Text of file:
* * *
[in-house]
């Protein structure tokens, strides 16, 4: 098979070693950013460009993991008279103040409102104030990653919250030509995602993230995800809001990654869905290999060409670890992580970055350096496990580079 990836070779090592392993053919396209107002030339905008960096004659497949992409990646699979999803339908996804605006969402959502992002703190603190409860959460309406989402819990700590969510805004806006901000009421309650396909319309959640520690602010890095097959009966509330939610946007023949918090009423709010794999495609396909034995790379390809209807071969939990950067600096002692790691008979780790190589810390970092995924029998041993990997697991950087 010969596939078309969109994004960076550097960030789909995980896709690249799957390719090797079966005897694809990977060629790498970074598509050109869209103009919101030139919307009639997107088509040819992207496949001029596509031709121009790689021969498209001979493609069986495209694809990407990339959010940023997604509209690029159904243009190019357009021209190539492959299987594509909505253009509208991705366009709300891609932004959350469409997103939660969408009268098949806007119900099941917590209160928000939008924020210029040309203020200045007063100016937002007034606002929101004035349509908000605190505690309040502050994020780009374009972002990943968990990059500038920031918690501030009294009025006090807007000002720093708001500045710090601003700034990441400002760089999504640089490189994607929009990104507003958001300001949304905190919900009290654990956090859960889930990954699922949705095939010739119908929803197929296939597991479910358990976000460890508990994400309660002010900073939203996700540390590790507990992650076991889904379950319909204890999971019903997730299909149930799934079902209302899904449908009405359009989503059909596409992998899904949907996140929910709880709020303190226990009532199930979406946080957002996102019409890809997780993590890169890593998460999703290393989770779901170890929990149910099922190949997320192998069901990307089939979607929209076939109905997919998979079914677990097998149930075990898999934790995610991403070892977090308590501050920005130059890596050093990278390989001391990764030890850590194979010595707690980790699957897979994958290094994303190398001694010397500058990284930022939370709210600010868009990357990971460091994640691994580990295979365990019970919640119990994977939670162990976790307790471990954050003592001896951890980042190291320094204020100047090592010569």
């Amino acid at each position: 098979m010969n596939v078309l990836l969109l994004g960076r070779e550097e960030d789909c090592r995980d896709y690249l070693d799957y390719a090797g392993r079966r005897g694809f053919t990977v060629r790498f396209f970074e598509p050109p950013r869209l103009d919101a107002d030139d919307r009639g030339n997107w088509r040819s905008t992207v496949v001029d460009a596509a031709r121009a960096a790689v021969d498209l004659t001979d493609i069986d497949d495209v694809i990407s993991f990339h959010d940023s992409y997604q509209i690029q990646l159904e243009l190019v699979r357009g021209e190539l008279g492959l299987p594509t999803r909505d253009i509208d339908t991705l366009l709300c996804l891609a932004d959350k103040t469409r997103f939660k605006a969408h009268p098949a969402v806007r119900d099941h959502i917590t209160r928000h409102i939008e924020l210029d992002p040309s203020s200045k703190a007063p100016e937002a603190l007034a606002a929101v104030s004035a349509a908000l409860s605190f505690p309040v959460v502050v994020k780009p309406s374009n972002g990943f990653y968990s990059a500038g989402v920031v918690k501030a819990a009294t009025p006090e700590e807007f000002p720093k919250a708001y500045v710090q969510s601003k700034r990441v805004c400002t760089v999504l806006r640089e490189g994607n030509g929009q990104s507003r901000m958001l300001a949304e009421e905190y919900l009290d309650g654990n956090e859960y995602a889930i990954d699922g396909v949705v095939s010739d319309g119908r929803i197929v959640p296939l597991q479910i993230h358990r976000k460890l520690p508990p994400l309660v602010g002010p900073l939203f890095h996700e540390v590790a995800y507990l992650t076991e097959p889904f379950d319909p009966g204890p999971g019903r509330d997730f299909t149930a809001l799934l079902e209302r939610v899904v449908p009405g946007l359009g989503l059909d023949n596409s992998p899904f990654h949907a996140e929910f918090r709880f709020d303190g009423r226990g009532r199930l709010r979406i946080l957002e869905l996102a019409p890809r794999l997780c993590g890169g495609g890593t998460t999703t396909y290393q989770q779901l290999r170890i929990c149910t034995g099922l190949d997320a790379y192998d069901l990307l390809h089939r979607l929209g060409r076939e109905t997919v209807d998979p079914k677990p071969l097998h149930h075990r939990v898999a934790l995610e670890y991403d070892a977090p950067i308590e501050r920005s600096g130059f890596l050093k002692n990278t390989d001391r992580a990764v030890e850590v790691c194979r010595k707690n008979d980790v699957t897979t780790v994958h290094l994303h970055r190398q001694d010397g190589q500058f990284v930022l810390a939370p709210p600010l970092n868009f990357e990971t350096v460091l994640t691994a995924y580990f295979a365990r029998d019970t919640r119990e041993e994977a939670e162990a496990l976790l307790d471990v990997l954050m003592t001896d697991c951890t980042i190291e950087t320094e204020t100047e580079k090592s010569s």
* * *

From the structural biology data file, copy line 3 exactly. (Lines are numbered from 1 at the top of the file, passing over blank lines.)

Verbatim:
């Amino acid at each position: 098979m010969n596939v078309l990836l969109l994004g960076r070779e550097e960030d789909c090592r995980d896709y690249l070693d799957y390719a090797g392993r079966r005897g694809f053919t990977v060629r790498f396209f970074e598509p050109p950013r869209l103009d919101a107002d030139d919307r009639g030339n997107w088509r040819s905008t992207v496949v001029d460009a596509a031709r121009a960096a790689v021969d498209l004659t001979d493609i069986d497949d495209v694809i990407s993991f990339h959010d940023s992409y997604q509209i690029q990646l159904e243009l190019v699979r357009g021209e190539l008279g492959l299987p594509t999803r909505d253009i509208d339908t991705l366009l709300c996804l891609a932004d959350k103040t469409r997103f939660k605006a969408h009268p098949a969402v806007r119900d099941h959502i917590t209160r928000h409102i939008e924020l210029d992002p040309s203020s200045k703190a007063p100016e937002a603190l007034a606002a929101v104030s004035a349509a908000l409860s605190f505690p309040v959460v502050v994020k780009p309406s374009n972002g990943f990653y968990s990059a500038g989402v920031v918690k501030a819990a009294t009025p006090e700590e807007f000002p720093k919250a708001y500045v710090q969510s601003k700034r990441v805004c400002t760089v999504l806006r640089e490189g994607n030509g929009q990104s507003r901000m958001l300001a949304e009421e905190y919900l009290d309650g654990n956090e859960y995602a889930i990954d699922g396909v949705v095939s010739d319309g119908r929803i197929v959640p296939l597991q479910i993230h358990r976000k460890l520690p508990p994400l309660v602010g002010p900073l939203f890095h996700e540390v590790a995800y507990l992650t076991e097959p889904f379950d319909p009966g204890p999971g019903r509330d997730f299909t149930a809001l799934l079902e209302r939610v899904v449908p009405g946007l359009g989503l059909d023949n596409s992998p899904f990654h949907a996140e929910f918090r709880f709020d303190g009423r226990g009532r199930l709010r979406i946080l957002e869905l996102a019409p890809r794999l997780c993590g890169g495609g890593t998460t999703t396909y290393q989770q779901l290999r170890i929990c149910t034995g099922l190949d997320a790379y192998d069901l990307l390809h089939r979607l929209g060409r076939e109905t997919v209807d998979p079914k677990p071969l097998h149930h075990r939990v898999a934790l995610e670890y991403d070892a977090p950067i308590e501050r920005s600096g130059f890596l050093k002692n990278t390989d001391r992580a990764v030890e850590v790691c194979r010595k707690n008979d980790v699957t897979t780790v994958h290094l994303h970055r190398q001694d010397g190589q500058f990284v930022l810390a939370p709210p600010l970092n868009f990357e990971t350096v460091l994640t691994a995924y580990f295979a365990r029998d019970t919640r119990e041993e994977a939670e162990a496990l976790l307790d471990v990997l954050m003592t001896d697991c951890t980042i190291e950087t320094e204020t100047e580079k090592s010569s």